- Baby Spinach Leaves (or just regular spinach leaves, I don’t know, I just like the baby ones)
- Smoked Paprika (come on, you got a whole expensive tin right?)
- Cumin Seeds (you could just get ground cumin, but that’s just not gor-met really …)
- Balsamic Vinegar
- Coconut Milk (not cream …)
- Good Quality Olive Oil
First … The Hazelnut Capsicum Pesto:
This is the lengthiest part of the whole dish, so best to get it out of the way first.
Now, you could use a barbecue, or the gas hobs, but perhaps the safest way to roast the capsicum is in the oven. So bang that on at 180 fan grill, and make sure you have a shelf ready fairly close to the top of the oven. I use three capsicums for this recipe, so go ahead and place three in an oven proof dish that can handle a bit of abuse, and once the red light is off, place the capsicum in the oven, top shelf.
The whole point here is to blacken the peppers on all sides, really concentrating the natural sugars inside. I find this takes a good half hour or so, but don’t be afraid to let rip and leave them in for longer. I check on them every five minutes or so, and when I see the skins slightly blistering and they have gone extremely black, I rotate them around until its kind of a uniform blistery black all over. And yes, I believe ‘blistery black’ is an actual technical term used in cooking. Look it up. No? Well it should be …
Once you think they’re done, it’s time to get the skins off. Some people say just go for gold straight off the bat, peeling it off. Don’t. You will burn your hands. Still others say to run them over cold water whilst peeling. Don’t. All that flavour you have built up runs down the sink with the water.
Well, what do you do? Easy; get a plate or bowl, place the peppers inside, wrap snugly with some cling film, and leave for a good half hour. The steam created helps lift the skin off slightly from the flesh, and after that good half hour, you should be able to easily strip the blackened skin off.
I’d recommend you take the skin off holding the capsicum over the bowl still. You may pierce the skin releasing some of the juices, and you want to keep all that juice for the pesto. Once you have peeled all the skin off you need to get rid of the seeds inside. For the same reason do this over the bowl as well, and try and cut off some of the white membrane inside too; this is slightly bitter, which you really don’t want. Once that’s all done, simply roughly dice the flesh into small cubes and place in another bowl. Using a sieve to catch any seeds that remain in the first bowl, pour the collected juices into the second bowl with the flesh. First step done.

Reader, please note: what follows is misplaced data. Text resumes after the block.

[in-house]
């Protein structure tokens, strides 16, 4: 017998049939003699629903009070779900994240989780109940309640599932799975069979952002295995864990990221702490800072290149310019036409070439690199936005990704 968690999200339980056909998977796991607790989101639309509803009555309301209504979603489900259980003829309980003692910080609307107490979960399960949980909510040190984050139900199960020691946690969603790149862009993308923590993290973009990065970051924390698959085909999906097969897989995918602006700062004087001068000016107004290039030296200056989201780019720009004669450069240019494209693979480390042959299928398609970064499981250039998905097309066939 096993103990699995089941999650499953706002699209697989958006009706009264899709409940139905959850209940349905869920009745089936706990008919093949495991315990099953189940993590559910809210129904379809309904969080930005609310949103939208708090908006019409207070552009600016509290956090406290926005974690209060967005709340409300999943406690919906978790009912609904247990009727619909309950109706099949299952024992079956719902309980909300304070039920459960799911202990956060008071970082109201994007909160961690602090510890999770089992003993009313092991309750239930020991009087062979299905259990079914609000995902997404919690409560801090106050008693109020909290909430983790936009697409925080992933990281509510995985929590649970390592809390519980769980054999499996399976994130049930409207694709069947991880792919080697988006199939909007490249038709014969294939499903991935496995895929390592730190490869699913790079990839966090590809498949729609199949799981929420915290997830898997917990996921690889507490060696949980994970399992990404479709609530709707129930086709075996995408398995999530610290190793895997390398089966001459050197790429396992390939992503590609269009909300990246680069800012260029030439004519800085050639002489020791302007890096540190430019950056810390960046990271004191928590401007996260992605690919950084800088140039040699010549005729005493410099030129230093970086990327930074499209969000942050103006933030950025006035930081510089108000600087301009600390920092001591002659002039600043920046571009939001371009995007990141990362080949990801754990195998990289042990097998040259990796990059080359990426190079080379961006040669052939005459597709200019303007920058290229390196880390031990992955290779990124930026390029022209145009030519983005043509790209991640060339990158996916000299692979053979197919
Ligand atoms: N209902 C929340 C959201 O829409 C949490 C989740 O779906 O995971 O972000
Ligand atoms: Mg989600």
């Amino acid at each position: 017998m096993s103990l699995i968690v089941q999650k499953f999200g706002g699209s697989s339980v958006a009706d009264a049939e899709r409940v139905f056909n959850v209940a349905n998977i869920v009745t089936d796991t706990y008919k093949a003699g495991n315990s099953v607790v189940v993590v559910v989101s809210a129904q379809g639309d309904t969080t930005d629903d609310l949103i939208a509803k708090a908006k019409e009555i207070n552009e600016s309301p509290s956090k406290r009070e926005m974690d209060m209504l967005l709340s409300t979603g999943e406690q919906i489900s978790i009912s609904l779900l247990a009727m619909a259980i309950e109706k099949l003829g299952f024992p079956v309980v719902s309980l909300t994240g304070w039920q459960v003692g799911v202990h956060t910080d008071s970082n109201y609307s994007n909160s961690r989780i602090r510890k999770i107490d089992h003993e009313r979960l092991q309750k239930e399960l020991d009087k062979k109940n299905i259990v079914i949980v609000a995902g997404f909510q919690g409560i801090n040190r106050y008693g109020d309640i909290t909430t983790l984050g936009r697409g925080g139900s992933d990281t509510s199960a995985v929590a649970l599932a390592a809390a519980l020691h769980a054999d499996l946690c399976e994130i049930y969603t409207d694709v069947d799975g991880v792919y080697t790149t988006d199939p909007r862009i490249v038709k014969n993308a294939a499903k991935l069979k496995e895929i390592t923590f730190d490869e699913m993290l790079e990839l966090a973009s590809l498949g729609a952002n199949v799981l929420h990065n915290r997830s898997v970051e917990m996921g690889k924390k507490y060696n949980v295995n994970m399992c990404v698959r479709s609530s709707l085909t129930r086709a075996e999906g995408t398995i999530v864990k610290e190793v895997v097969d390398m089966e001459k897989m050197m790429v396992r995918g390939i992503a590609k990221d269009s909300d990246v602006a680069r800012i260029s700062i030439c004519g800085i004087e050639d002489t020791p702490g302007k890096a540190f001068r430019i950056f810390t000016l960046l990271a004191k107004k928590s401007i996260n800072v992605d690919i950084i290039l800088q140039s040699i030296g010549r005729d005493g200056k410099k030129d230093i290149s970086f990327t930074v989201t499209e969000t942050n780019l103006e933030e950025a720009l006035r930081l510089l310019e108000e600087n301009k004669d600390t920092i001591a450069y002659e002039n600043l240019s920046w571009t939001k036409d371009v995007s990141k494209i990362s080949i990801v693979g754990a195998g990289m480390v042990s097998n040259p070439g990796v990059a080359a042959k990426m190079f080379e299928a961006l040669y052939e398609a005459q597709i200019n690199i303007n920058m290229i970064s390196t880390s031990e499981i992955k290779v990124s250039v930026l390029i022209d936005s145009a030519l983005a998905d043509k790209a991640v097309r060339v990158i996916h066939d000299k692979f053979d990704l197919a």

Now, while the capsicum is roasting, take another oven proof tray and place a handful of hazelnuts in. Roast these for 3 – 4 minutes until they get a bit of colour on them. Don’t over-do it. They can become too overpowering for the whole pesto if roasted too much. Just be mindful. Once they are done, let them cool down slightly then try and get rid of as much of the brown outside skin as possible. It sticks to your teeth and may freak out your dinner guests. Roughly pound these in a mortar and pestle, or blitz up in a blender.
While you’ve got the mortar or blender out, add two or three cloves of garlic and blend these too.
Almost there now …
Add all the ingredients together with the capsicum flesh and stir in a good slug of olive oil with about quarter a cup of coconut milk. Season with some salt and pepper, add a good squeeze of lemon juice, and a teaspoon or so of your expensive smoked paprika.
Take a deep breath, dip in a finger, and assess the need for more seasoning, olive oil, coconut milk, or lemon juice. A nutty, slightly tangy, sweet roasted flavour with a bit of bite from the garlic is what you should be looking for. I hope you got there okay. Because now you are the proud owner of a capsicum and hazelnut pesto. Congratulations.
Next … The Pumpkin Salad:
Compared to the pesto, this is a walk in the park.
Cut the pumpkin in half, or quarters, scoop out the seeds, then chop into even cubes. The smaller they are, the faster they’ll cook.